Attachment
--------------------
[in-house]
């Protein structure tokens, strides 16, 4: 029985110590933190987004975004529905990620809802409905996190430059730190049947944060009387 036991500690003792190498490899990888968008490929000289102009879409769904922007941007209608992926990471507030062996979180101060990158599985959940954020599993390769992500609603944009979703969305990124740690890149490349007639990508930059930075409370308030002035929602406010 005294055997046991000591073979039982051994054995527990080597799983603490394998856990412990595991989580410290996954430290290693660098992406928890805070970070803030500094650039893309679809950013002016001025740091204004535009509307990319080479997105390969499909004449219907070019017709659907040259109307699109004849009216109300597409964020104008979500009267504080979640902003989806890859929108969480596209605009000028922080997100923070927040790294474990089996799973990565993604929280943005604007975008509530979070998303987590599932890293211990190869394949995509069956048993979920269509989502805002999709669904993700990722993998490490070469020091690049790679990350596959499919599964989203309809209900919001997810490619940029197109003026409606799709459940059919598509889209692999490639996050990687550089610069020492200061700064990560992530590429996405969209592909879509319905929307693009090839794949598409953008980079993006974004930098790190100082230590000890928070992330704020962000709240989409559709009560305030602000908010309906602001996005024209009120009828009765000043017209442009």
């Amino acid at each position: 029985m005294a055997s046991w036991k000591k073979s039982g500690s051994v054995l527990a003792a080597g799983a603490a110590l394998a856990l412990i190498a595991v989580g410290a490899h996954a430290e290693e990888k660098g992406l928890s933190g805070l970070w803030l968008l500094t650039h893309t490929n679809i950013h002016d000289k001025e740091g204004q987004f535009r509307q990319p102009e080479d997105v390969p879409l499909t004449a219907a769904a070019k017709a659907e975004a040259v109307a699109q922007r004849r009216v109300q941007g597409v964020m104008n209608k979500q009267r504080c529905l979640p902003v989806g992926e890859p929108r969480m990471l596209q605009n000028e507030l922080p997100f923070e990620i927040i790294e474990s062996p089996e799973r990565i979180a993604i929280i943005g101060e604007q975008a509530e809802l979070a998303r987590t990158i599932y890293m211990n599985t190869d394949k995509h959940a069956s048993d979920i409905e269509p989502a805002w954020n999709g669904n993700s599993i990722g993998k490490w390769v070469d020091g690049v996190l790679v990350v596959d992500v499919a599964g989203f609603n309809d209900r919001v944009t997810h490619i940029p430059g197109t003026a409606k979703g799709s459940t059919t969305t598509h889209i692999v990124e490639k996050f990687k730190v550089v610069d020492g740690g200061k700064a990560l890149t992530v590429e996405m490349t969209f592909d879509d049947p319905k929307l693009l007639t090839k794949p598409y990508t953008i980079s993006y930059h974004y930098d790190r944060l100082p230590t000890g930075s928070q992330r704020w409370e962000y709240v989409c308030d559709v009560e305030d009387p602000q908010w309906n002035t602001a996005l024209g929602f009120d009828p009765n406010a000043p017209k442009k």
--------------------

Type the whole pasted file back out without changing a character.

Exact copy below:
[in-house]
């Protein structure tokens, strides 16, 4: 029985110590933190987004975004529905990620809802409905996190430059730190049947944060009387 036991500690003792190498490899990888968008490929000289102009879409769904922007941007209608992926990471507030062996979180101060990158599985959940954020599993390769992500609603944009979703969305990124740690890149490349007639990508930059930075409370308030002035929602406010 005294055997046991000591073979039982051994054995527990080597799983603490394998856990412990595991989580410290996954430290290693660098992406928890805070970070803030500094650039893309679809950013002016001025740091204004535009509307990319080479997105390969499909004449219907070019017709659907040259109307699109004849009216109300597409964020104008979500009267504080979640902003989806890859929108969480596209605009000028922080997100923070927040790294474990089996799973990565993604929280943005604007975008509530979070998303987590599932890293211990190869394949995509069956048993979920269509989502805002999709669904993700990722993998490490070469020091690049790679990350596959499919599964989203309809209900919001997810490619940029197109003026409606799709459940059919598509889209692999490639996050990687550089610069020492200061700064990560992530590429996405969209592909879509319905929307693009090839794949598409953008980079993006974004930098790190100082230590000890928070992330704020962000709240989409559709009560305030602000908010309906602001996005024209009120009828009765000043017209442009």
């Amino acid at each position: 029985m005294a055997s046991w036991k000591k073979s039982g500690s051994v054995l527990a003792a080597g799983a603490a110590l394998a856990l412990i190498a595991v989580g410290a490899h996954a430290e290693e990888k660098g992406l928890s933190g805070l970070w803030l968008l500094t650039h893309t490929n679809i950013h002016d000289k001025e740091g204004q987004f535009r509307q990319p102009e080479d997105v390969p879409l499909t004449a219907a769904a070019k017709a659907e975004a040259v109307a699109q922007r004849r009216v109300q941007g597409v964020m104008n209608k979500q009267r504080c529905l979640p902003v989806g992926e890859p929108r969480m990471l596209q605009n000028e507030l922080p997100f923070e990620i927040i790294e474990s062996p089996e799973r990565i979180a993604i929280i943005g101060e604007q975008a509530e809802l979070a998303r987590t990158i599932y890293m211990n599985t190869d394949k995509h959940a069956s048993d979920i409905e269509p989502a805002w954020n999709g669904n993700s599993i990722g993998k490490w390769v070469d020091g690049v996190l790679v990350v596959d992500v499919a599964g989203f609603n309809d209900r919001v944009t997810h490619i940029p430059g197109t003026a409606k979703g799709s459940t059919t969305t598509h889209i692999v990124e490639k996050f990687k730190v550089v610069d020492g740690g200061k700064a990560l890149t992530v590429e996405m490349t969209f592909d879509d049947p319905k929307l693009l007639t090839k794949p598409y990508t953008i980079s993006y930059h974004y930098d790190r944060l100082p230590t000890g930075s928070q992330r704020w409370e962000y709240v989409c308030d559709v009560e305030d009387p602000q908010w309906n002035t602001a996005l024209g929602f009120d009828p009765n406010a000043p017209k442009k």